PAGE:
The Norfolk YMCA

Outside Gate 2 of the sprawling Norfolk Naval Station, on Admiral Taustig Boulevard, there was a “strip”; much like the one outside the Great Lakes Naval Training Center. I would learn that every military facility has such an area “just beyond the wall” and Norfolk, being a huge naval facility and also Atlantic Fleet headquarters, of course had its version.

The Norfolk strip had its bars and gift shops of course, but the only business there with which I concerned myself was one of the “Locker Clubs”. Enlisted sailors at that time were required to wear the uniform both on the base, and when leaving and returning. A locker club, as the name might suggest, was a large, usually second-floor, room filled with lockers which could be rented for a monthly fee, and where sailors could keep their civilian clothes.

This provided us with a place outside of the gate to change; thus allowing us to, hopefully, present ourselves to the Norfolk citizenry (well, the girls anyway) as normal people – although I’m sure we didn’t fool anyone. Conveniently, there were also a few sinks and showers. The genius of locker clubs, as business establishments, was that they were almost universally located above a men’s clothing store – which of course offered easy payment plans to military personnel.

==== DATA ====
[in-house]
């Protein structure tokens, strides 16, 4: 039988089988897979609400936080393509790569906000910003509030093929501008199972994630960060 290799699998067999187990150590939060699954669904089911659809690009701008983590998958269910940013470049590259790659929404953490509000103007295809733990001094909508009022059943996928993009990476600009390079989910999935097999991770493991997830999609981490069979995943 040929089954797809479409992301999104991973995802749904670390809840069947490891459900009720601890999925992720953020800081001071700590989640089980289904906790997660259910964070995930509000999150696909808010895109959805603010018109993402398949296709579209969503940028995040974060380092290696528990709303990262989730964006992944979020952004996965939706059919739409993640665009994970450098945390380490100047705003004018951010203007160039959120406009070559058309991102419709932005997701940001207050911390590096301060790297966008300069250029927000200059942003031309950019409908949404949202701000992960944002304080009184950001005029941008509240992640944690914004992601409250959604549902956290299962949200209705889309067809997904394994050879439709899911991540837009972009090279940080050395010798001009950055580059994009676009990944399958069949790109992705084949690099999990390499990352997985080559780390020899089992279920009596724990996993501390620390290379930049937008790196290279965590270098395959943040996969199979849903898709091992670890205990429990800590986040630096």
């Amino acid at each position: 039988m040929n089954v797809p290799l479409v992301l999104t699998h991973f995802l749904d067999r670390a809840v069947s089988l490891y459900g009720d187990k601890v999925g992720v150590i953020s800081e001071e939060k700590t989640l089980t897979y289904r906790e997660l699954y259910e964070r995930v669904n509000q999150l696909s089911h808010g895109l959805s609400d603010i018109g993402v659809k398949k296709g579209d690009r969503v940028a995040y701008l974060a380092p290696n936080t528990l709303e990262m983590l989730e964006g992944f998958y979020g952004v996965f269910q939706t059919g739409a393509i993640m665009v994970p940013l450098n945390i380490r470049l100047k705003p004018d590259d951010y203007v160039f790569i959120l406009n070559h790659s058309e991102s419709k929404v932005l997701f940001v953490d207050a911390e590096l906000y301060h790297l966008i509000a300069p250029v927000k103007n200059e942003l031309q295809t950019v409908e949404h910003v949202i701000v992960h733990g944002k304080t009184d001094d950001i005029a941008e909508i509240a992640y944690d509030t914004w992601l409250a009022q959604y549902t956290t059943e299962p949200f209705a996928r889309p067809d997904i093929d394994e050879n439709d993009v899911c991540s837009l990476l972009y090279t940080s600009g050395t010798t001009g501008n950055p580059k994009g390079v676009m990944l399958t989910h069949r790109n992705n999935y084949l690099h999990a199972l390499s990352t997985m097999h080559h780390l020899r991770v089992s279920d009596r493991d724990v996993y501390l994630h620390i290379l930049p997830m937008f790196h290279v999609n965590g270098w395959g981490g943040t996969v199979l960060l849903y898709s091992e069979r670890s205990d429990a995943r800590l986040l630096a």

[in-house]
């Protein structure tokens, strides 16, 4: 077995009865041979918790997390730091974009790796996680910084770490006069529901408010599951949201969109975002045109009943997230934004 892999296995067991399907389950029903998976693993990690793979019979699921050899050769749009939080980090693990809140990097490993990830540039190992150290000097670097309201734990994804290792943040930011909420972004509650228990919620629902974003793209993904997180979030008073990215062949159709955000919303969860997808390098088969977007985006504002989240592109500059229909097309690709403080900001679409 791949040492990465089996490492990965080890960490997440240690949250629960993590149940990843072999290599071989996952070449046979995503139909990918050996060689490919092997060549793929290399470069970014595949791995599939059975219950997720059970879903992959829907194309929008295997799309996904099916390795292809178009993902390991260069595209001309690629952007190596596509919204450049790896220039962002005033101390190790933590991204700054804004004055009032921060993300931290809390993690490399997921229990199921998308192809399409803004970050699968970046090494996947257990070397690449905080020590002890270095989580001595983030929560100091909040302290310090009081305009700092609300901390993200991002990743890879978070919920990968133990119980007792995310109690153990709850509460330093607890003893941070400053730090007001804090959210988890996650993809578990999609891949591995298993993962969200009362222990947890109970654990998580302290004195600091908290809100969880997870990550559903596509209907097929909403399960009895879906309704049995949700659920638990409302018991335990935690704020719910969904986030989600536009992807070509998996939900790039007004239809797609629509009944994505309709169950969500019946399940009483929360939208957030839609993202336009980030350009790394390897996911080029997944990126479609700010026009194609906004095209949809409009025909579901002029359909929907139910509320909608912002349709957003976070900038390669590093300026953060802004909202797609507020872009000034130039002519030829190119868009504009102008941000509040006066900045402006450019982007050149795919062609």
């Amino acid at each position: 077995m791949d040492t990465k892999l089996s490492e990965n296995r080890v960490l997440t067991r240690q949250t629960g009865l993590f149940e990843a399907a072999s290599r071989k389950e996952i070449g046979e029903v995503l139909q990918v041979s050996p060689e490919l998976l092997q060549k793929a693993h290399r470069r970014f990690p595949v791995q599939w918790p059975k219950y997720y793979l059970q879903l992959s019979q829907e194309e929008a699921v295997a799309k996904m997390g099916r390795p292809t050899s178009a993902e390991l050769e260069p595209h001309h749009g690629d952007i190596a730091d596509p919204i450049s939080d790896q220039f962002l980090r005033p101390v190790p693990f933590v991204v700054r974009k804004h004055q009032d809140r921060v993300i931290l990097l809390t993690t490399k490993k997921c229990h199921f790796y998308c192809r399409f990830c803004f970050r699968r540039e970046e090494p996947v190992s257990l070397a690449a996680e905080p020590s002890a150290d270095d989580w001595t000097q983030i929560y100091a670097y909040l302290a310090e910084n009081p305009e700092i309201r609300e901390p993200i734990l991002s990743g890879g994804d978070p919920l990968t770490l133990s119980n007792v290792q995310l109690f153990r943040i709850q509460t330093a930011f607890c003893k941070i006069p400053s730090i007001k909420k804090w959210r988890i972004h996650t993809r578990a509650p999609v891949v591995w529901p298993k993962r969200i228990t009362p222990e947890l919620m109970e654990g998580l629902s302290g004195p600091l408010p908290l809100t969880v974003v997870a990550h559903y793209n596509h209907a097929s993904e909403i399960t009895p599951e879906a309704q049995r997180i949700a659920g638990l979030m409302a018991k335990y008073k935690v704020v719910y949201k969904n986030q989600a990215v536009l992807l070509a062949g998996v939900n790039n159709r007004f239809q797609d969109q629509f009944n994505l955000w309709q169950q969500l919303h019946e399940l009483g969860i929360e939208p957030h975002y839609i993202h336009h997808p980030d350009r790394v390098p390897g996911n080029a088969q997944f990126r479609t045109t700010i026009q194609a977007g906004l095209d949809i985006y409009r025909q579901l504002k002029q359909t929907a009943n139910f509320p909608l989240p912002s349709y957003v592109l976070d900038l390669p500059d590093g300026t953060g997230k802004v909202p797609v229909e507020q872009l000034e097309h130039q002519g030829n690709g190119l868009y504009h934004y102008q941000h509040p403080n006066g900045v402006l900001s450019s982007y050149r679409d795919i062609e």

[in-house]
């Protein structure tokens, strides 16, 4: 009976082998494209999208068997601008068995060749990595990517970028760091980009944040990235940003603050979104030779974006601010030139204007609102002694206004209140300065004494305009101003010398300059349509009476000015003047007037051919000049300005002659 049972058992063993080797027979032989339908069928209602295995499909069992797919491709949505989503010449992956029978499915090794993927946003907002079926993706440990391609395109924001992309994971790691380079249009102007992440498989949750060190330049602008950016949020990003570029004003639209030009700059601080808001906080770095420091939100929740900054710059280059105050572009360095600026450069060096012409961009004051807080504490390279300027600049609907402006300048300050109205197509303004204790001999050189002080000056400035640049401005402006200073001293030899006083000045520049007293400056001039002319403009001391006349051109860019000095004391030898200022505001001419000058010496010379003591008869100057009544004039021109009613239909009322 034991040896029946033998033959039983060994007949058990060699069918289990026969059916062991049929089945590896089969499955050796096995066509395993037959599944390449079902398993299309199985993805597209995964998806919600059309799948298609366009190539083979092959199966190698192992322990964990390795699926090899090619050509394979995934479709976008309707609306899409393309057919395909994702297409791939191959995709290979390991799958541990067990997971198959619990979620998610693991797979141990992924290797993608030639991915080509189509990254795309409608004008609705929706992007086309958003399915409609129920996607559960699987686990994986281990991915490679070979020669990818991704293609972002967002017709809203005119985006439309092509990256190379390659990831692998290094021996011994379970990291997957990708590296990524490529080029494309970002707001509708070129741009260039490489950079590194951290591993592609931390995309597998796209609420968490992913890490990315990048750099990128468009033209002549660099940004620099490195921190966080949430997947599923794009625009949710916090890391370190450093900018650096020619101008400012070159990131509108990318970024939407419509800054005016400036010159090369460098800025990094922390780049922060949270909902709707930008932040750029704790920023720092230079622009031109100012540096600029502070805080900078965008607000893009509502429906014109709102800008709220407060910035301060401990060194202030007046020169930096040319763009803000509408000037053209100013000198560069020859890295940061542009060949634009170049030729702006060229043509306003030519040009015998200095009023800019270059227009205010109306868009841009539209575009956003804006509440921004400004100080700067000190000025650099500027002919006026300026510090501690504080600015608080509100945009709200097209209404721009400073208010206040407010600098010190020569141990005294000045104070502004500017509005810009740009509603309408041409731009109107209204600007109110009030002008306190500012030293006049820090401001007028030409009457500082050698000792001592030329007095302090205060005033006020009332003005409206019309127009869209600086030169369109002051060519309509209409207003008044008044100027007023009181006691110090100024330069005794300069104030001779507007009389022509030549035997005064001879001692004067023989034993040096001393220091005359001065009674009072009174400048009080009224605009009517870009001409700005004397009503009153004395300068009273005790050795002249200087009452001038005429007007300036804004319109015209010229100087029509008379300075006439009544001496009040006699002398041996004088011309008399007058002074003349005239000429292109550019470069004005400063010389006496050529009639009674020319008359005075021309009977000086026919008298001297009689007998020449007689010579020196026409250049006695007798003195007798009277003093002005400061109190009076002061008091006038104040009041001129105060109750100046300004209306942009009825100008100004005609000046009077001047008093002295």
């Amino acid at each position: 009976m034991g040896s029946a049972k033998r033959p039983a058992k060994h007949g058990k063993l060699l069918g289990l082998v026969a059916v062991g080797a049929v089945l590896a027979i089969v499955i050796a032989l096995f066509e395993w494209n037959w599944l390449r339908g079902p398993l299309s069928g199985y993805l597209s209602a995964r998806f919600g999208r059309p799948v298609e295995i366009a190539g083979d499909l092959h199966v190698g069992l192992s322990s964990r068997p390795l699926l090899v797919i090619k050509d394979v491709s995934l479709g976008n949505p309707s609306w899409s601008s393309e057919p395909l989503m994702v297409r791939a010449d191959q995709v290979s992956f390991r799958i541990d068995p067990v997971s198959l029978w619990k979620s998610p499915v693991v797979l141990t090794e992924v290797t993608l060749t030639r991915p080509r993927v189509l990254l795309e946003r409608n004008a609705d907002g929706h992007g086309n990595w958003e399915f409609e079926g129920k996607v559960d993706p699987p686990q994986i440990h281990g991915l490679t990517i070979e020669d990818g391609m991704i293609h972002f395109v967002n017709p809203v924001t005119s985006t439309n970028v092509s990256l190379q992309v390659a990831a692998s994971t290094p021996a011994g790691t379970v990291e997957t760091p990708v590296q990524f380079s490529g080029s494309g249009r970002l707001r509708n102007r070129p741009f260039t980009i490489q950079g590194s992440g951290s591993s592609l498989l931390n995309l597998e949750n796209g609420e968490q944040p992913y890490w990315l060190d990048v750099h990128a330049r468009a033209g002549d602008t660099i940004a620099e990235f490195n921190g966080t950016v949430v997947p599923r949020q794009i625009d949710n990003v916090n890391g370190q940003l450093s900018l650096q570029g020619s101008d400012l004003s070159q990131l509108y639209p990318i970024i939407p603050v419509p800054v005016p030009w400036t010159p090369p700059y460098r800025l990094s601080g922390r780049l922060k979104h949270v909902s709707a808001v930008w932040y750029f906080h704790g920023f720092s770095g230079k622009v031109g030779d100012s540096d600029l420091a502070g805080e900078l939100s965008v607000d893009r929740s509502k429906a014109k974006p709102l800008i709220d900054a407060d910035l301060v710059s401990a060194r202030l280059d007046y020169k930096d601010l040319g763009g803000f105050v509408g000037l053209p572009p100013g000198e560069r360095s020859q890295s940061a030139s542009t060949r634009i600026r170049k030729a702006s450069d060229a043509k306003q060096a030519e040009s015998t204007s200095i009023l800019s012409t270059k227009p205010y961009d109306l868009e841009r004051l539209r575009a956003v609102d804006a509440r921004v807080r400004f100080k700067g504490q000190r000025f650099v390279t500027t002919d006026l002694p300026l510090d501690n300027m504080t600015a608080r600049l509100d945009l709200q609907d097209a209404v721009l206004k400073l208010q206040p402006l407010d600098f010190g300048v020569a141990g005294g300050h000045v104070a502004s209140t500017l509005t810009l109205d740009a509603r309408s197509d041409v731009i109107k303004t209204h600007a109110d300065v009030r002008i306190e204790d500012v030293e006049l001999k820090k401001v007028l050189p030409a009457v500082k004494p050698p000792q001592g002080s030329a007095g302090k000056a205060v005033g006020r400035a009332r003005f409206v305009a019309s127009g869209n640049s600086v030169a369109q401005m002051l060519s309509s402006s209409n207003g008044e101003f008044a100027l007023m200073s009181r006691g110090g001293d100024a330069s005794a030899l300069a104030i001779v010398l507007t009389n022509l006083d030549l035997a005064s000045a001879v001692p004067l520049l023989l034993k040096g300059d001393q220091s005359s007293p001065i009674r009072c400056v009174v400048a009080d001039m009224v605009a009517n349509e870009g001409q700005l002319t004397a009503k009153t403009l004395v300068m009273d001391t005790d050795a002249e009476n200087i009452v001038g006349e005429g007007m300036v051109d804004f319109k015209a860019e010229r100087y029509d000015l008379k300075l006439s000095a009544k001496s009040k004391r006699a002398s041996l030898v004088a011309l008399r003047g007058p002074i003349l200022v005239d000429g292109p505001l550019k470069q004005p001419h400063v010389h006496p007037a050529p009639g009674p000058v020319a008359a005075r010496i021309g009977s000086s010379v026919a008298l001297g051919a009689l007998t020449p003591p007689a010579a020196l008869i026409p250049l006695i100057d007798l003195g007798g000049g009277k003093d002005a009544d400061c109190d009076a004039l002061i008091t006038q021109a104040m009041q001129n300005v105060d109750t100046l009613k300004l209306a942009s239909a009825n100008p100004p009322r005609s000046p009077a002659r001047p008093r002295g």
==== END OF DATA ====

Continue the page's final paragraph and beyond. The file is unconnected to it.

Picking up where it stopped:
I recall the Norfolk strip as being not quite as large as the one at Great Lakes; probably for the simple reason that unlike North Chicago IL, in Norfolk there was actually somewhere else to go. The area outside Gate 2 also included a bus stop, and for a dime a simple bus ride took you to downtown Norfolk VA, which offered many more opportunities for lonely young sailors to be exploited.

One of the (few) non-exploitive features, near the end of the bus route, in downtown Norfolk was the YMCA, which organized and hosted activities for the many many young sailors (and marines, and others – but mostly sailors) who filled the downtown area on evenings and weekends.

Principal among these events were dances. These were much like dances at the “Y” back home in Aurora, but here everyone was a bit older of course, and no one knew anyone else. Here, everyone was a stranger, and the competition to dance, or to just talk with the local Virginia girls who volunteered to entertain the lonesome boys could sometimes be overwhelming. But it was occasionally worth the effort.

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